EESC calls for appropriate indicators to measure progress at EU and Member States level. In its own-initiative opinion Indicators better suited to evaluate the SDGs – the civil society contribution, the EESC reiterates its call on the Commission to establish an overarching European Sustainable Development Strategy with concrete objectives, targets and actions to achieve the implementation of the 2030 Agenda in the EU. To properly measure progress on SDG implementation, quantitative indicators should be accompanied by qualitative ones, and should be developed with the involvement of civil society.
EESC also pushing to extend protection to all operators. Unfair trading practices (UTPs) result in negative economic, social and environmental effects. The food supply chain is particularly vulnerable to UTPs, due to severe imbalances of power between small and large operators. The European Commission has recognised this problem, and the EESC appreciates the Commission’s proposal for a directive on unfair trade practices in the food supply chain as a necessary first step; however, it regrets that it does not go far enough.
The European Economic and Social Committee (EESC), together with ECOLISE, the European network for community-led initiatives on climate change and sustainability, and the Committee of the Regions (CoR), held the conference on “Civil Society and Municipalities: building sustainability through collaboration” on 20 September. It took place as part of the 2nd European Day of Sustainable Communities.
European business and consumer representatives united in a lukewarm welcome of the Commission’s proposed New Deal for Consumers at the European Economic and Social Committee’s plenary session on 20 September. Taking a position on the package, the Committee wondered whether the New Deal does in fact live up to its promise of making consumer legislation in Europe fit for the digital age. Focusing on the actual enforcement of existing consumer protection rules should have been a priority, in the EESC’s view.
It needs different and holistic approaches to address gender inequality, says the EESC
The digital gender gap is a consequence of discrimination against women, which already starts in early childhood, the EESC points out. In its exploratory opinion on the digital gender gap, drafted at the European Parliament’s request, the EESC suggests a multi-level approach and calls for holistic policies addressing different sources of inequality.
The negotiations for the next Multiannual Financial Framework (MFF) and the European elections come as the European Union finds itself at a crossroads. From growing Euroscepticism to challenges of migration, it faces a wide range of pressing political and socio-economic challenges; some of them are even calling the EU itself into question.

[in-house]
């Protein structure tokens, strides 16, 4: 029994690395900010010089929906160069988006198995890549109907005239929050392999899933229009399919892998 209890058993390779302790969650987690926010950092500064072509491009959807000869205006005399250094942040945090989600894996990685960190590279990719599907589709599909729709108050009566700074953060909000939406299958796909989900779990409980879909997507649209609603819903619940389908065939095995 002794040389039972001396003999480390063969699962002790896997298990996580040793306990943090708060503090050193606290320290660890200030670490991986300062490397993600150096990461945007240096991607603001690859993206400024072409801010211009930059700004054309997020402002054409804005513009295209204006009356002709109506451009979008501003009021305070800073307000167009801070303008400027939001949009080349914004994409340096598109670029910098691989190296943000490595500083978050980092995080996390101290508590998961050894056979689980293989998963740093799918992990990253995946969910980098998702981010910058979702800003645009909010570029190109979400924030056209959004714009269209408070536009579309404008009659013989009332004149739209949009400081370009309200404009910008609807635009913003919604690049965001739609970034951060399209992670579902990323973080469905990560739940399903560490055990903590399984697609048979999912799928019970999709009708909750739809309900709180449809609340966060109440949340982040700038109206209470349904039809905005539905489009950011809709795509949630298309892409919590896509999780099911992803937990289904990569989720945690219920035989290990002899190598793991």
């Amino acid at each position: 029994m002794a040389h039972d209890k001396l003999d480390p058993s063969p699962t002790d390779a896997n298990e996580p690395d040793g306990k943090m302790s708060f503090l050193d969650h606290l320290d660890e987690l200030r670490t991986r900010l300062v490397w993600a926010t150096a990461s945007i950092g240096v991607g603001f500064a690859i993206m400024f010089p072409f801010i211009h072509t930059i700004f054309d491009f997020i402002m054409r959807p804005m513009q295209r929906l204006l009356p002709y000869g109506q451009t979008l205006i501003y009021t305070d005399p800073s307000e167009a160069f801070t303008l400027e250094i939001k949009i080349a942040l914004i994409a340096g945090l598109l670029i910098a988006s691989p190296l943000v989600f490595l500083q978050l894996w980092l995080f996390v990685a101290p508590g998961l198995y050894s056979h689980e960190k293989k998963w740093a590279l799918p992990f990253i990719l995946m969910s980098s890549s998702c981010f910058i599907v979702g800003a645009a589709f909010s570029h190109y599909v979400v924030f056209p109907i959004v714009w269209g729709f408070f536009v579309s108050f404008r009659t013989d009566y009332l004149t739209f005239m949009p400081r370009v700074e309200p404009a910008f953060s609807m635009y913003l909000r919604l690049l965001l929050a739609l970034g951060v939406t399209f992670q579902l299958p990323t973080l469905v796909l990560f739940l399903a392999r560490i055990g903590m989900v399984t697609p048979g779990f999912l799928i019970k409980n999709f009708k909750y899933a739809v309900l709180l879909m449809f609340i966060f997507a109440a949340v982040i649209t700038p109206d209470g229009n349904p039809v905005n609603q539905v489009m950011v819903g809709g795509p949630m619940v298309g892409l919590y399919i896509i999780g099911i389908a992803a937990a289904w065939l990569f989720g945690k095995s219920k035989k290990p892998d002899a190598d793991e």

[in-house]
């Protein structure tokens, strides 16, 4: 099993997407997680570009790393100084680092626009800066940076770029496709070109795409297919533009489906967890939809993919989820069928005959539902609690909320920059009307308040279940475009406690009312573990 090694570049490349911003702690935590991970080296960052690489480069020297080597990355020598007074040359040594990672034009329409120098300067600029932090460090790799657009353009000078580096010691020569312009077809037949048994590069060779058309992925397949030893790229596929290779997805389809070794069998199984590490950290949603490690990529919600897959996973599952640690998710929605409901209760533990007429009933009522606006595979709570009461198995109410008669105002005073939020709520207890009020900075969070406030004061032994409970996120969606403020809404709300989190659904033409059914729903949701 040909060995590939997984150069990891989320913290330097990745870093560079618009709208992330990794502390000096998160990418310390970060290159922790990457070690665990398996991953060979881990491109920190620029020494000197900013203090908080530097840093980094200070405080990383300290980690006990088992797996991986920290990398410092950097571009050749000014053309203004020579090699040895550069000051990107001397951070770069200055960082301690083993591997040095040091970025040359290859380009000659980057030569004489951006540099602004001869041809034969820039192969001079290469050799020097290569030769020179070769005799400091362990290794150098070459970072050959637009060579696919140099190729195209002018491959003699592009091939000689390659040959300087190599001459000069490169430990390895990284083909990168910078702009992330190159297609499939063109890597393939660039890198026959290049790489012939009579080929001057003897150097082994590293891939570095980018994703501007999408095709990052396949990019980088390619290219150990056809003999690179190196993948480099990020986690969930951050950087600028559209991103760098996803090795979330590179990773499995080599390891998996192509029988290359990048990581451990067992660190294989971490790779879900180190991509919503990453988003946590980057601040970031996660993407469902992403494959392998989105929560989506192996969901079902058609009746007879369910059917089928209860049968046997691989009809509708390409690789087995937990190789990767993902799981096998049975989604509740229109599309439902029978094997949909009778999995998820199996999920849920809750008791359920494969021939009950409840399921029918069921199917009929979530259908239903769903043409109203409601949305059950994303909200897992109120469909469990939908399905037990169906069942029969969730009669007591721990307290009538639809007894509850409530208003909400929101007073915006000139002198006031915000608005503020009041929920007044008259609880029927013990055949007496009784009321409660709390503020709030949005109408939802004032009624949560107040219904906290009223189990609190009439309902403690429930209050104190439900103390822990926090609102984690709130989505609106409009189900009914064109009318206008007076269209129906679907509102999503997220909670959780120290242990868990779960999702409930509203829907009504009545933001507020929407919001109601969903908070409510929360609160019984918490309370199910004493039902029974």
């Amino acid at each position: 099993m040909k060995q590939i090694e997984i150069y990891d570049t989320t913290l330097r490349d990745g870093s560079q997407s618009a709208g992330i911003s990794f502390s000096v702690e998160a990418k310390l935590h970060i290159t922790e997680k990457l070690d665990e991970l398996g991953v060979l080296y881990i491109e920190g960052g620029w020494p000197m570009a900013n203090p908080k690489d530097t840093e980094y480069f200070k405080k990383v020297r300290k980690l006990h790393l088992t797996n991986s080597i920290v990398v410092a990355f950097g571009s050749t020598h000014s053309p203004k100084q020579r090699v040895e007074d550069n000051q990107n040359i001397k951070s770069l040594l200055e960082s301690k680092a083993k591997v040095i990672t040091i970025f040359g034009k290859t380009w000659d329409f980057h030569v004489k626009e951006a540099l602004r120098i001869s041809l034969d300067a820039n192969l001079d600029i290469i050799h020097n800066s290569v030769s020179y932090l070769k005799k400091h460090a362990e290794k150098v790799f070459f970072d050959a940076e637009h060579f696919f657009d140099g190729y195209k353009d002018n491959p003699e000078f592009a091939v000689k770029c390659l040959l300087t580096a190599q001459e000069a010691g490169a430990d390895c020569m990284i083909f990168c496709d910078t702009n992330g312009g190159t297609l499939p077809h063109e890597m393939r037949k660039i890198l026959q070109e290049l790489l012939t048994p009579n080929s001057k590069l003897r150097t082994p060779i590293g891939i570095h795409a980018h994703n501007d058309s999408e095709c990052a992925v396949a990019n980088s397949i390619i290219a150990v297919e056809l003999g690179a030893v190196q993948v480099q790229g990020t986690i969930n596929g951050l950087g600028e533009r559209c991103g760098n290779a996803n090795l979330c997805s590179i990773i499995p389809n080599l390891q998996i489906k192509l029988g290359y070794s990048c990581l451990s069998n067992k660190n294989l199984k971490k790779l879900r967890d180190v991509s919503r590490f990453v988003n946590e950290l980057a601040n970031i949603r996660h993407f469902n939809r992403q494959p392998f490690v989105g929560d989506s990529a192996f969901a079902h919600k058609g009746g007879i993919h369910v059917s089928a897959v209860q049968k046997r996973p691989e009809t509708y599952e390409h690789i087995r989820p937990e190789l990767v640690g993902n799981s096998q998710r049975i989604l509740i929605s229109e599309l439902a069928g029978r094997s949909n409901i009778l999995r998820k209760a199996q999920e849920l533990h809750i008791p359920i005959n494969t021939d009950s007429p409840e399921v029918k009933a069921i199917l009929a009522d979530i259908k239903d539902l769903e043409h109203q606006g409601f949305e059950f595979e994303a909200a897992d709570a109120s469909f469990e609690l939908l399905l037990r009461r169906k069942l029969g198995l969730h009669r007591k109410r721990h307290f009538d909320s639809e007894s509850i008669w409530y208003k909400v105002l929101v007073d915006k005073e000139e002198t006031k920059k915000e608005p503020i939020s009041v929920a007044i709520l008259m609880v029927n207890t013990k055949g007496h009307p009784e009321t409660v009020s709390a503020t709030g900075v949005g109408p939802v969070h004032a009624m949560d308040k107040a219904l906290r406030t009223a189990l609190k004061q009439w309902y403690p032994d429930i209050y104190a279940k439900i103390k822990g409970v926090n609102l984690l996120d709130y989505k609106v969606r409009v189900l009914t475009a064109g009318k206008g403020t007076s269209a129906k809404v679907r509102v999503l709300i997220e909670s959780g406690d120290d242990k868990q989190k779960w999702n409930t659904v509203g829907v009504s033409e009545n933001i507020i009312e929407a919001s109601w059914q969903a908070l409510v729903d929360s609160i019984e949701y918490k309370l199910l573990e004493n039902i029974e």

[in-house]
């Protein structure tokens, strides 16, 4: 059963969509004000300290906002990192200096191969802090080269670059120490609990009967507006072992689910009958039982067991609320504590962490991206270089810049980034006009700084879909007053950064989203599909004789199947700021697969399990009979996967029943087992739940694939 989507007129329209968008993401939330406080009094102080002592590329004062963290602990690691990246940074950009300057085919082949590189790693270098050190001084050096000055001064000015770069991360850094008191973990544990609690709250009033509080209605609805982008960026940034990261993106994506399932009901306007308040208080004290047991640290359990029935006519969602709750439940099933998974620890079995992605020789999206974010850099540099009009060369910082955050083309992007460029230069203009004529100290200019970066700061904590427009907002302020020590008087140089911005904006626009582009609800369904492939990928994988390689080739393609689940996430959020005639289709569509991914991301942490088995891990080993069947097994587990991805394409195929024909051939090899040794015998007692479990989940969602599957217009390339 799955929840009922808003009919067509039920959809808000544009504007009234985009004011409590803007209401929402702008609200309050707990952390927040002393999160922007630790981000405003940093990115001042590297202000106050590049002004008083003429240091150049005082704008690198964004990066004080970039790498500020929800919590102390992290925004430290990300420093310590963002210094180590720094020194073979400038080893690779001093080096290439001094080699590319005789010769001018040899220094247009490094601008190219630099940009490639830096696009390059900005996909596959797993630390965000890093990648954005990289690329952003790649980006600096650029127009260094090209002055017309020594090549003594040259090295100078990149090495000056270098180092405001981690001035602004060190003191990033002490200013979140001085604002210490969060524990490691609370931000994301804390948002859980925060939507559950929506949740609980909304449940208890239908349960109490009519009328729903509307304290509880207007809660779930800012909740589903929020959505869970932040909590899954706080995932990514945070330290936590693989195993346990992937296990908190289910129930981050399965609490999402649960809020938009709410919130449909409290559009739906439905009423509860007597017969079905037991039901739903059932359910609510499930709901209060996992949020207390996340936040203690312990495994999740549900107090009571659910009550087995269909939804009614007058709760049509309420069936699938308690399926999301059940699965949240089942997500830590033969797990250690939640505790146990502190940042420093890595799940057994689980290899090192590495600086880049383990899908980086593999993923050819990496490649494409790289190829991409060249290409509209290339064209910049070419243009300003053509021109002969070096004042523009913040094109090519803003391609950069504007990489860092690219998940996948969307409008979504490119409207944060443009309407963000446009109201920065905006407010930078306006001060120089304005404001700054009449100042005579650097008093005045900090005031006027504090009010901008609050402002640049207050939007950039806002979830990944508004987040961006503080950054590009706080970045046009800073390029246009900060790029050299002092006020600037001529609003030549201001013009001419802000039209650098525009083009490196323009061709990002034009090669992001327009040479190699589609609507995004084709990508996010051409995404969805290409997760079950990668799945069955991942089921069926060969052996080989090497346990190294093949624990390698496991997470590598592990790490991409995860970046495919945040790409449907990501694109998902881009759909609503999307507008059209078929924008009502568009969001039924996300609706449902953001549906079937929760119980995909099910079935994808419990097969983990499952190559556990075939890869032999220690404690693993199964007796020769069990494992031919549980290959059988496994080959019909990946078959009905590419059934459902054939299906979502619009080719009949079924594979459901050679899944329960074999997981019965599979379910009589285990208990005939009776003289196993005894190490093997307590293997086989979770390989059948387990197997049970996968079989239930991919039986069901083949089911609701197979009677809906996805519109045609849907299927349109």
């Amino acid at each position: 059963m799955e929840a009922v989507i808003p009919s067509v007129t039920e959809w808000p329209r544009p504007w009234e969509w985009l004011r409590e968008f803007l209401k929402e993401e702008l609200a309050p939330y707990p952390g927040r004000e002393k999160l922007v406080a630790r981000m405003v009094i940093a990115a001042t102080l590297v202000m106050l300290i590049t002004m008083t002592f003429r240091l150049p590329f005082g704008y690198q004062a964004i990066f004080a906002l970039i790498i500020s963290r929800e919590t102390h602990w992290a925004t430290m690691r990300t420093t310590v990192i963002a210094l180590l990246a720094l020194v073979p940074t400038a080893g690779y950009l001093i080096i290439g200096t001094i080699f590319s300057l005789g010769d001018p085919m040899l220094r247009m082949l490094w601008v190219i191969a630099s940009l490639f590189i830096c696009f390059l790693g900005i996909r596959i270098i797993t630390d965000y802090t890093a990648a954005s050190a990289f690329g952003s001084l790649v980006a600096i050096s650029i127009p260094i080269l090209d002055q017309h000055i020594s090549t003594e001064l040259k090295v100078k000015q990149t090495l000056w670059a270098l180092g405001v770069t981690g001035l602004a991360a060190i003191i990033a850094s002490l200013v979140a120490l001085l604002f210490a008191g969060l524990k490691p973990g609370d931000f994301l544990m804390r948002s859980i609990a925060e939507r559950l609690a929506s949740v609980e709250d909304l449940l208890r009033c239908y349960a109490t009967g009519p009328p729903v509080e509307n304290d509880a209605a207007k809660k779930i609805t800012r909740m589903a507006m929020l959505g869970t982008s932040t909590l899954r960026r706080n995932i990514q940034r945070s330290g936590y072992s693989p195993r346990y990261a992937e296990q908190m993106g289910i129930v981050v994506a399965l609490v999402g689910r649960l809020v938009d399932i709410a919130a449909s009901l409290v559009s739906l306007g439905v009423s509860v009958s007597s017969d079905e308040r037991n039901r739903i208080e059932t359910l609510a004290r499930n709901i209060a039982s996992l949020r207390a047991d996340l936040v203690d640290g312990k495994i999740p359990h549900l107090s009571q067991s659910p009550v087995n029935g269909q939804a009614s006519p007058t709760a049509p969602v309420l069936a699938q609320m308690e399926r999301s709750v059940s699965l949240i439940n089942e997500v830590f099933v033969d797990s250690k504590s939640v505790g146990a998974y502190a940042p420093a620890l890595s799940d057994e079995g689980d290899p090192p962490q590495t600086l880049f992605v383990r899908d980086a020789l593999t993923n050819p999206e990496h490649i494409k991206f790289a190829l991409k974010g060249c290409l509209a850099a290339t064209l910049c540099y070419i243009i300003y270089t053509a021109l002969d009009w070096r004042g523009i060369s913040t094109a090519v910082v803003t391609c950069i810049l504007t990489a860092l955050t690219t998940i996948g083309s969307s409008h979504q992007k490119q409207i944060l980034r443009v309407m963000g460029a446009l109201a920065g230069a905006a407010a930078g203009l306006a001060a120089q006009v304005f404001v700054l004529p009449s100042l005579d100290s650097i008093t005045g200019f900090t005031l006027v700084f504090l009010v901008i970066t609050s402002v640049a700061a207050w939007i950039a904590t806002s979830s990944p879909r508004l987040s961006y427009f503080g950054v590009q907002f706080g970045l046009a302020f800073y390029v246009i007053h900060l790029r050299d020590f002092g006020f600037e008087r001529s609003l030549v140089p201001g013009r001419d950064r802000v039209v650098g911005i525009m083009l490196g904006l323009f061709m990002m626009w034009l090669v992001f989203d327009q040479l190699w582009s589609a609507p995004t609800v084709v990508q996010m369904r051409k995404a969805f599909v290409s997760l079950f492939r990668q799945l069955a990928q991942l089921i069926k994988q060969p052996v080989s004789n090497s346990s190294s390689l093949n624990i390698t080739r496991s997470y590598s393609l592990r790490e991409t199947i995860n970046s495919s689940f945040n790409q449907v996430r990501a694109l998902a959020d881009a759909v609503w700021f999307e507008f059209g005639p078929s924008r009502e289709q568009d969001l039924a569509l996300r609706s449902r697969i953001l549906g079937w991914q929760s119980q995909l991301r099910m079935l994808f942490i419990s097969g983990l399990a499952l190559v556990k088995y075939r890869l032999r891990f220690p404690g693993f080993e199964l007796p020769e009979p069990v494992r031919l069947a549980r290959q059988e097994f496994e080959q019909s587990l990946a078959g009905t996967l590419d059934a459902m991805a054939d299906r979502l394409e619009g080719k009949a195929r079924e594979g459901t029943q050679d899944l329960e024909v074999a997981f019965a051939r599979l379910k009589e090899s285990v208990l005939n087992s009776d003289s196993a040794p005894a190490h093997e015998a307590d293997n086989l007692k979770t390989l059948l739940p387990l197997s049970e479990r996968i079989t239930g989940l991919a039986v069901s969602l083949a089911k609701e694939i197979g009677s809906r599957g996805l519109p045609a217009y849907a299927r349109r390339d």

The new regulation on the digital single market proposed by the European Commission will not only protect e-commerce consumers, but – for the first time ever – SMEs too. Business operating on online platforms and search engines will be able to resolve possible conflicts out of court. This is the progress highlighted by the opinion drafted by Marco Vezzani and adopted by the EESC plenary session on 19 September 2018.
Social media platforms should become more responsible and stick to strict rules. The Committee agrees with the European Commission that this would represent a great leap forward in tackling disinformation. However, the Commission proposal lacks practical steps to achieve these objectives. In the opinion put together by Martin Siecker and adopted at the EESC plenary session on 19 September 2018, the EESC urges the Commission to approve compulsory measures and stresses that many issues remain pending.
stronger budget, more synergies between networks, continued technical support, reaffirmed commitment to investment in electricity projects, and dual‑use of civilian‑military infrastructure. In the opinion put together by Aurel Laurențiu Plosceanu and Graham Watson, which was approved at the EESC plenary on 19 September 2018, the EESC broadly supports the new Connecting Europe Facility (CEF) regulation for the period 2021-2027 and tells the Commission where there is room for improvement.
The European Commission’s action plan, aimed at improving the poor and uneven implementation of EU environmental law and governance across the EU, shows a serious lack of ambition and resources as it proposes measures that are too weak to adequately and uniformly sanction non-compliance by Member States, the European Economic and Social Committee (EESC) has said in a recent opinion.